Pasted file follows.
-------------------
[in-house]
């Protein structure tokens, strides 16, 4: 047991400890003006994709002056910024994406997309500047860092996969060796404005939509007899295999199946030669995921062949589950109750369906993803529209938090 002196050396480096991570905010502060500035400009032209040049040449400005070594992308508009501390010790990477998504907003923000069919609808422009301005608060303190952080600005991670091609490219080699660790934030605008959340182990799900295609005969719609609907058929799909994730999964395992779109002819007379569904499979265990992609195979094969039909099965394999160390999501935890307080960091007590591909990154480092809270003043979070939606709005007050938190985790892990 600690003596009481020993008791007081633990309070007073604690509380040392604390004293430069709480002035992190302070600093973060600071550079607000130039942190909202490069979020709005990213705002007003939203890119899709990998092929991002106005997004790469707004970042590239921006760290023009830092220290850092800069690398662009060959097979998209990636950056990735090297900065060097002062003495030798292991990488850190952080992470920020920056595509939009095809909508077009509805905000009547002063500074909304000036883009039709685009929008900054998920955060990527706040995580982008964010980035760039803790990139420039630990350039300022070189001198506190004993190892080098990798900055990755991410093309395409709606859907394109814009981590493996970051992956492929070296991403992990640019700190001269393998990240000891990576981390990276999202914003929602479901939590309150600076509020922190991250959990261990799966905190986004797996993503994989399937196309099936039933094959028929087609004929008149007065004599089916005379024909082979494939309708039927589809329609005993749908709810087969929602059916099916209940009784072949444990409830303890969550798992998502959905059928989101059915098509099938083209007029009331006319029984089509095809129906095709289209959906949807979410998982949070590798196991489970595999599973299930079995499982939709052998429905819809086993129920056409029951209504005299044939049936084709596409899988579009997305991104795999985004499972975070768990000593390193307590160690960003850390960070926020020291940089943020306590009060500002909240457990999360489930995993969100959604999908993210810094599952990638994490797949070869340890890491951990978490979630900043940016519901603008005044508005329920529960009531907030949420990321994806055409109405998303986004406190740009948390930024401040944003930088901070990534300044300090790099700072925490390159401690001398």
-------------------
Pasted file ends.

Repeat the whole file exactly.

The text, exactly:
[in-house]
């Protein structure tokens, strides 16, 4: 047991400890003006994709002056910024994406997309500047860092996969060796404005939509007899295999199946030669995921062949589950109750369906993803529209938090 002196050396480096991570905010502060500035400009032209040049040449400005070594992308508009501390010790990477998504907003923000069919609808422009301005608060303190952080600005991670091609490219080699660790934030605008959340182990799900295609005969719609609907058929799909994730999964395992779109002819007379569904499979265990992609195979094969039909099965394999160390999501935890307080960091007590591909990154480092809270003043979070939606709005007050938190985790892990 600690003596009481020993008791007081633990309070007073604690509380040392604390004293430069709480002035992190302070600093973060600071550079607000130039942190909202490069979020709005990213705002007003939203890119899709990998092929991002106005997004790469707004970042590239921006760290023009830092220290850092800069690398662009060959097979998209990636950056990735090297900065060097002062003495030798292991990488850190952080992470920020920056595509939009095809909508077009509805905000009547002063500074909304000036883009039709685009929008900054998920955060990527706040995580982008964010980035760039803790990139420039630990350039300022070189001198506190004993190892080098990798900055990755991410093309395409709606859907394109814009981590493996970051992956492929070296991403992990640019700190001269393998990240000891990576981390990276999202914003929602479901939590309150600076509020922190991250959990261990799966905190986004797996993503994989399937196309099936039933094959028929087609004929008149007065004599089916005379024909082979494939309708039927589809329609005993749908709810087969929602059916099916209940009784072949444990409830303890969550798992998502959905059928989101059915098509099938083209007029009331006319029984089509095809129906095709289209959906949807979410998982949070590798196991489970595999599973299930079995499982939709052998429905819809086993129920056409029951209504005299044939049936084709596409899988579009997305991104795999985004499972975070768990000593390193307590160690960003850390960070926020020291940089943020306590009060500002909240457990999360489930995993969100959604999908993210810094599952990638994490797949070869340890890491951990978490979630900043940016519901603008005044508005329920529960009531907030949420990321994806055409109405998303986004406190740009948390930024401040944003930088901070990534300044300090790099700072925490390159401690001398």